Spending too many resources on problems can be a mistake.
Miscomprehending Direct Costs
Many in business miscomprehend the difference between direct costs and full costs.
Direct costs are the incremental costs involved in delivering a product or delivering a service. Direct costs are the costs involved in adding additional units of production or service delivery, as contrasted to full cost, which includes not only the incremental direct costs, but also other costs including investment return, overhead expenses not directly related to that transaction, and the capital invested in that particular venture. In some instances, full costs are much higher than direct costs, sometimes many multiples higher. Decisions made without comprehension of full costs can lead to bad decisions.
If you do not understand the difference between direct costs and full costs, you may be
making a mistake.
Decision Based on Weak Cost Information
Many companies operate with weak cost information.
If your cost information is weak, your decisions may be weak. If you do not know what your costs are for different volumes of business, different product lines, different times of the year, and different circumstances and conditions, you may make decisions that are very different than the decisions you would make, if you had that knowledge. Strong cost information is crucial to effective business decisions.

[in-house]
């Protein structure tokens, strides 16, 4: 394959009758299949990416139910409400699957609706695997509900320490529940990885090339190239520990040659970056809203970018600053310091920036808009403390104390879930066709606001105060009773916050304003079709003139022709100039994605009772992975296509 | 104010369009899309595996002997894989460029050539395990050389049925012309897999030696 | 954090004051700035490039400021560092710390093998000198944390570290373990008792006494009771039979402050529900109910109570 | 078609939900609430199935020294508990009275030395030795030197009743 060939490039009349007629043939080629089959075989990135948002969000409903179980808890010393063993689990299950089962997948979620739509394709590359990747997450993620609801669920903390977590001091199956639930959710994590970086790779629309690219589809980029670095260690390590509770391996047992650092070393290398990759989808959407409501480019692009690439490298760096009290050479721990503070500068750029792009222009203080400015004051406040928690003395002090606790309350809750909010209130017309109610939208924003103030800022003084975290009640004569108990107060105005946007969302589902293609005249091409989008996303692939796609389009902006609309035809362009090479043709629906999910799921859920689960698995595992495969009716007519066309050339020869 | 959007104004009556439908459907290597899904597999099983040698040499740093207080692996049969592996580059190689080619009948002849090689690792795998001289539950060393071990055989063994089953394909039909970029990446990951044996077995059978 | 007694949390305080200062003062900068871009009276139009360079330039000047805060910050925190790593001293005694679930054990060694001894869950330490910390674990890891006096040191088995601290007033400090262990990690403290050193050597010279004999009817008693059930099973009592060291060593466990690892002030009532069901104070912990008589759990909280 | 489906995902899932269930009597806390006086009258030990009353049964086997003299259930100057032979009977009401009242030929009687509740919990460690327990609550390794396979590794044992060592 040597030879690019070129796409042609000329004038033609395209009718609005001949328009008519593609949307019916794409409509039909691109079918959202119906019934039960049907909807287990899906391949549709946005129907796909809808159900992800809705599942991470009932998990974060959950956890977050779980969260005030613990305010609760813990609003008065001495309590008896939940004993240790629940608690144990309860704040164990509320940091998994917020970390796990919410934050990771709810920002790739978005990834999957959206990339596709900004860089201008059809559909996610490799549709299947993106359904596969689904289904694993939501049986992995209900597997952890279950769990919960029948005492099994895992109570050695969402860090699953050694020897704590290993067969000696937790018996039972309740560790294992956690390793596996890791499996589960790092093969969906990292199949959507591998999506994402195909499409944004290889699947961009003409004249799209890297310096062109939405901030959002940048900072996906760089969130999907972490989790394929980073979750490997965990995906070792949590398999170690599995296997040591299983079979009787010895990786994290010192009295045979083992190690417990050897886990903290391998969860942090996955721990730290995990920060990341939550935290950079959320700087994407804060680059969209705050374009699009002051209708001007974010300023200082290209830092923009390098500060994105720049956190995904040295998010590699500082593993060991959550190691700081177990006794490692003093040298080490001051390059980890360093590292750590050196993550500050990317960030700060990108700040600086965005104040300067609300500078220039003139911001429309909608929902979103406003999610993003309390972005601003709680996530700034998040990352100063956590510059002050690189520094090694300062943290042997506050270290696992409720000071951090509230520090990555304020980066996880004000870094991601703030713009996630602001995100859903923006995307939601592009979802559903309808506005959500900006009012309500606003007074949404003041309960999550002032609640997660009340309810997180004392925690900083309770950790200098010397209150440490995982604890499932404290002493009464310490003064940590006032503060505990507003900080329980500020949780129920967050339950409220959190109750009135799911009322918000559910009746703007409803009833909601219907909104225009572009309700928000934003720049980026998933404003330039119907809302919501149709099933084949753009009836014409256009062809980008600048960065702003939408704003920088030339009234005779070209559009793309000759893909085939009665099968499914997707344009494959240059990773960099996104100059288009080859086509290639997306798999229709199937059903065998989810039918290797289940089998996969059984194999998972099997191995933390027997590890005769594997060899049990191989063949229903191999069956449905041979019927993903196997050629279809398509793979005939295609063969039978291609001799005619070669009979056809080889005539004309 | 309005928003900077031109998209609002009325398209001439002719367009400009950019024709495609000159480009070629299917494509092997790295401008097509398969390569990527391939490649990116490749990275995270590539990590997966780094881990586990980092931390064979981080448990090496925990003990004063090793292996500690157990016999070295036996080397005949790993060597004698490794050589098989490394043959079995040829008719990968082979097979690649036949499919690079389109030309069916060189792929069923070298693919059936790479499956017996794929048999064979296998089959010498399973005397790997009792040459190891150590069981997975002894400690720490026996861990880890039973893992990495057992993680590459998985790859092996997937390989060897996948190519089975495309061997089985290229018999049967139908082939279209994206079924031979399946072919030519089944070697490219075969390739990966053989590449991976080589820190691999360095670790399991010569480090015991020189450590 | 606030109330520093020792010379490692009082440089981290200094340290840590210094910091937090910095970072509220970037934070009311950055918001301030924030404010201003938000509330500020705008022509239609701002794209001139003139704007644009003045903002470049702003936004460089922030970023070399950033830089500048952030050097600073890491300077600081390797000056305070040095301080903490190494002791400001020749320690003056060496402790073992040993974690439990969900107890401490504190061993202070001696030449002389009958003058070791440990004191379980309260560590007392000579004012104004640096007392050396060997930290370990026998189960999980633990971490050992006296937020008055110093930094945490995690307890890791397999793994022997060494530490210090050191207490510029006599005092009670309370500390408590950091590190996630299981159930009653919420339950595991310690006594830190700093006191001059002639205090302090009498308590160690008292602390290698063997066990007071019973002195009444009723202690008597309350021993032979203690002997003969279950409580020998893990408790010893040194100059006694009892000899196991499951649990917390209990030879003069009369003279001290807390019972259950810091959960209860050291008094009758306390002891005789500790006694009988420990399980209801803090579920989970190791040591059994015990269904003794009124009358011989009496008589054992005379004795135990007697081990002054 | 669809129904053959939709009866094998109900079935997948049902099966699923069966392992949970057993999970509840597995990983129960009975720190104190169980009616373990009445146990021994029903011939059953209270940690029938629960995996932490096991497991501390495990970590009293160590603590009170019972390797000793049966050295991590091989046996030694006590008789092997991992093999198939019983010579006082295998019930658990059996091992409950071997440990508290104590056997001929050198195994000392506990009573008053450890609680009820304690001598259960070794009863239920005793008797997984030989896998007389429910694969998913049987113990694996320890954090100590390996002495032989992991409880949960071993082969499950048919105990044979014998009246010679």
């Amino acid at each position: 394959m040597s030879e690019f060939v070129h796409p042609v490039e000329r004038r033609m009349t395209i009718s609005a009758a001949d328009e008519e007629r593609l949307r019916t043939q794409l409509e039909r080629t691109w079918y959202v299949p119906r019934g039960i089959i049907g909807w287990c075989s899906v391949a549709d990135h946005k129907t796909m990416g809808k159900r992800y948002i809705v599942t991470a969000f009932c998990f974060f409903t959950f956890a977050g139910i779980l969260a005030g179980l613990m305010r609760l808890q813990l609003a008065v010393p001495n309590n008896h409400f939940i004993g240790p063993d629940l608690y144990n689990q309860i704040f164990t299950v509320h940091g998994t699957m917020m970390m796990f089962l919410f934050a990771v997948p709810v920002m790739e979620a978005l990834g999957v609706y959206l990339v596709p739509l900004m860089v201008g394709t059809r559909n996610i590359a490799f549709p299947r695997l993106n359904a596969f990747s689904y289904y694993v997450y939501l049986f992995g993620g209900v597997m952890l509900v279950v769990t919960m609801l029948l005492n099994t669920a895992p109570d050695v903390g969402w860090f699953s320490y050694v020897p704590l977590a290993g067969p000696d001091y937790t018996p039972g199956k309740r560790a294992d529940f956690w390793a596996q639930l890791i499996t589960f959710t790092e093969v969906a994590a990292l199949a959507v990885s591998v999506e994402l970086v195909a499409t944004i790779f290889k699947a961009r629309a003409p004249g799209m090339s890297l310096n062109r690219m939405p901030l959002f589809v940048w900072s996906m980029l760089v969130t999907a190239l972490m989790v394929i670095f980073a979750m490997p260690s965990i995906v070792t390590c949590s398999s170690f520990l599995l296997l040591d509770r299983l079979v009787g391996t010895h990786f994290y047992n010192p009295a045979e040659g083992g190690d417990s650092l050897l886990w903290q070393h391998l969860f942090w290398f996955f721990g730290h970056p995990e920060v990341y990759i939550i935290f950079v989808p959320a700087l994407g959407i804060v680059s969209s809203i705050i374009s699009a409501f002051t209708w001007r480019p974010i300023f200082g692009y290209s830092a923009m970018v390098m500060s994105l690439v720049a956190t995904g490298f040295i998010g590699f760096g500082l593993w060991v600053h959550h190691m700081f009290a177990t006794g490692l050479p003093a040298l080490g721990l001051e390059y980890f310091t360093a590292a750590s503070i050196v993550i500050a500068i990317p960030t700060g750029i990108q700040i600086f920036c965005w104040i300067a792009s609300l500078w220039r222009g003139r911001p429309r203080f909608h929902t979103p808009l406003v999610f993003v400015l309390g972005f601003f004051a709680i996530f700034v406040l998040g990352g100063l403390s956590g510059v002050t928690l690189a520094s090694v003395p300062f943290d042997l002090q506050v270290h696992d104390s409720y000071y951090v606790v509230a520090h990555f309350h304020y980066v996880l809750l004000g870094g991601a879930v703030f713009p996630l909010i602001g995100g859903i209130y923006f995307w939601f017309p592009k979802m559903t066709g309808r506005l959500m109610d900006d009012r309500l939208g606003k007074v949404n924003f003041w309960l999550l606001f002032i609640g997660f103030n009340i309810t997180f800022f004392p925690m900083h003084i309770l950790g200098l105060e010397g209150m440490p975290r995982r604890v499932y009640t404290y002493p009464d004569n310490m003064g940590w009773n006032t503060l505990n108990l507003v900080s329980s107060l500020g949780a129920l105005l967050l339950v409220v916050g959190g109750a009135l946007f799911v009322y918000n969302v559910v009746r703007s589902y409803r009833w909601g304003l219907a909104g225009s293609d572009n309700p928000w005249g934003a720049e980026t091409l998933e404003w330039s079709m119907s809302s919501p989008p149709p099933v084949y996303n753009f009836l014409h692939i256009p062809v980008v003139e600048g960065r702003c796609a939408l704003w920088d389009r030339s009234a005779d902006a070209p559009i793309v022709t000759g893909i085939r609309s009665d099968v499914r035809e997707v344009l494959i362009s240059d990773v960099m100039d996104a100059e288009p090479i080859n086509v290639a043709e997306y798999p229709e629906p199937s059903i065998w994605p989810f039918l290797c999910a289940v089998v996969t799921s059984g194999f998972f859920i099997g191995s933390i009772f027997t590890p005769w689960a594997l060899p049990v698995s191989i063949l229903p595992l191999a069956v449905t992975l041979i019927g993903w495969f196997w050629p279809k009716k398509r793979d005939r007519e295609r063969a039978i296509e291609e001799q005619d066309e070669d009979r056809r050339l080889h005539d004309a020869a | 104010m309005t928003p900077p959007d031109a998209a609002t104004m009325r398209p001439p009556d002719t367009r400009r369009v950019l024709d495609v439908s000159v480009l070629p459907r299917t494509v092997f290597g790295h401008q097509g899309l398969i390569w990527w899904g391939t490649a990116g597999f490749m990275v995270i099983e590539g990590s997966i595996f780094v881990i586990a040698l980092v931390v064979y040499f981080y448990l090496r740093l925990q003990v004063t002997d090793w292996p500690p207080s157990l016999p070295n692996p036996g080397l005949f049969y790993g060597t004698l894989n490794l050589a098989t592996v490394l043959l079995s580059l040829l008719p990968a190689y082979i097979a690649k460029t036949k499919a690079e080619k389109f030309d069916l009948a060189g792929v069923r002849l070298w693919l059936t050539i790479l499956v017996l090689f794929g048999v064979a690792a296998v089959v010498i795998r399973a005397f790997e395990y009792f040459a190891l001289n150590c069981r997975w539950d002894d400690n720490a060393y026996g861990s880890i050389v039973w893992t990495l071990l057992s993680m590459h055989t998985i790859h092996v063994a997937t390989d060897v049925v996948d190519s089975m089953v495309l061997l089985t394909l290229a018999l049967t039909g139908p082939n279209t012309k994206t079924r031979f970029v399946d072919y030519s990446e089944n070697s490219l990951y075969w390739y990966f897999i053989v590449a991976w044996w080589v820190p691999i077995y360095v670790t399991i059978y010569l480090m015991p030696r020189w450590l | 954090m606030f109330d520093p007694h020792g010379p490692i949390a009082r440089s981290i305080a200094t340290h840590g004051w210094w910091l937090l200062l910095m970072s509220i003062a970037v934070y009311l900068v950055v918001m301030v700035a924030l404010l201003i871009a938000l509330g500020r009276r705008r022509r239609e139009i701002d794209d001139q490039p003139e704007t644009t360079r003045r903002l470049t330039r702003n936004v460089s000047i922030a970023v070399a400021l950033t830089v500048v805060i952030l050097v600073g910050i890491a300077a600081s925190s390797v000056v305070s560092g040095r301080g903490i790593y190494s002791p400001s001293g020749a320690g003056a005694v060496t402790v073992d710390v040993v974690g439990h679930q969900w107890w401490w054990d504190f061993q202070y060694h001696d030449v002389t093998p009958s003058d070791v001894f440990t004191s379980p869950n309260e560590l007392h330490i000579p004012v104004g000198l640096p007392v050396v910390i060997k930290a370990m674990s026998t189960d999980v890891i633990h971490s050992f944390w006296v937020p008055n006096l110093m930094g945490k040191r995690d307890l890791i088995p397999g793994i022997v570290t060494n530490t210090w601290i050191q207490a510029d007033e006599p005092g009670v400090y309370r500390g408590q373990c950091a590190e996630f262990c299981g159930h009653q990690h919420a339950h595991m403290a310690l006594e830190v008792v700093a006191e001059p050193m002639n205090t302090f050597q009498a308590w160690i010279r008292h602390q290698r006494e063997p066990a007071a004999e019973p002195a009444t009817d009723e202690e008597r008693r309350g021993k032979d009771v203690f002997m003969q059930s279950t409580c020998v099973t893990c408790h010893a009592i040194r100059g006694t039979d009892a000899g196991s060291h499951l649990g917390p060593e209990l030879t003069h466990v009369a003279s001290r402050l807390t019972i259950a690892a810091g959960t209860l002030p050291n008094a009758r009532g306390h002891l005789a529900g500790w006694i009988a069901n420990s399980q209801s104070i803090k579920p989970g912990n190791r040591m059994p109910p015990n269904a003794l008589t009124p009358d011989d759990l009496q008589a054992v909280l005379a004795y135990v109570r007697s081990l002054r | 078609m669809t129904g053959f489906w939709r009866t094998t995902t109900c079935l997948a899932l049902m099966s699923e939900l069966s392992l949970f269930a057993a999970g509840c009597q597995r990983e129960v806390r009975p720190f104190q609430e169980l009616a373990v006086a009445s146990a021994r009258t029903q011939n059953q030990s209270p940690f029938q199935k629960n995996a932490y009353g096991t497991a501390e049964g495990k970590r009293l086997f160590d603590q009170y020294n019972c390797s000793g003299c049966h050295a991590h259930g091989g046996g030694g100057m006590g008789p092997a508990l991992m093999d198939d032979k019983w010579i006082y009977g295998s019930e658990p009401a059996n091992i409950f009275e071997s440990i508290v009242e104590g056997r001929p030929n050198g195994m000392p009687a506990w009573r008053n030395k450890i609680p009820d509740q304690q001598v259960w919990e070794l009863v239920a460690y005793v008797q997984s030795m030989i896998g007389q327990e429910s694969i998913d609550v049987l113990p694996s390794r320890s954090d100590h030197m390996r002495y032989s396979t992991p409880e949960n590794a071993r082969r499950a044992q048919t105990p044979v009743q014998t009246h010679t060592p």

Making decisions on the basis of weak cost information is a mistake.
Confused by Sunk Costs
Economic theory holds that sunk costs can be irrelevant to decision making.
Sunk costs are those costs that are already spent and therefore cannot be recovered. The idea behind the irrelevancy of sunk costs for decision making is that one should consider only incremental costs and benefits from this point forward. Decision making should be based on a forward-looking rather than backward-looking perspective.
To concentrate on that which has already been spent and cannot be recovered, is a mistake.
Coming up Next, Purchasing and Supply Chain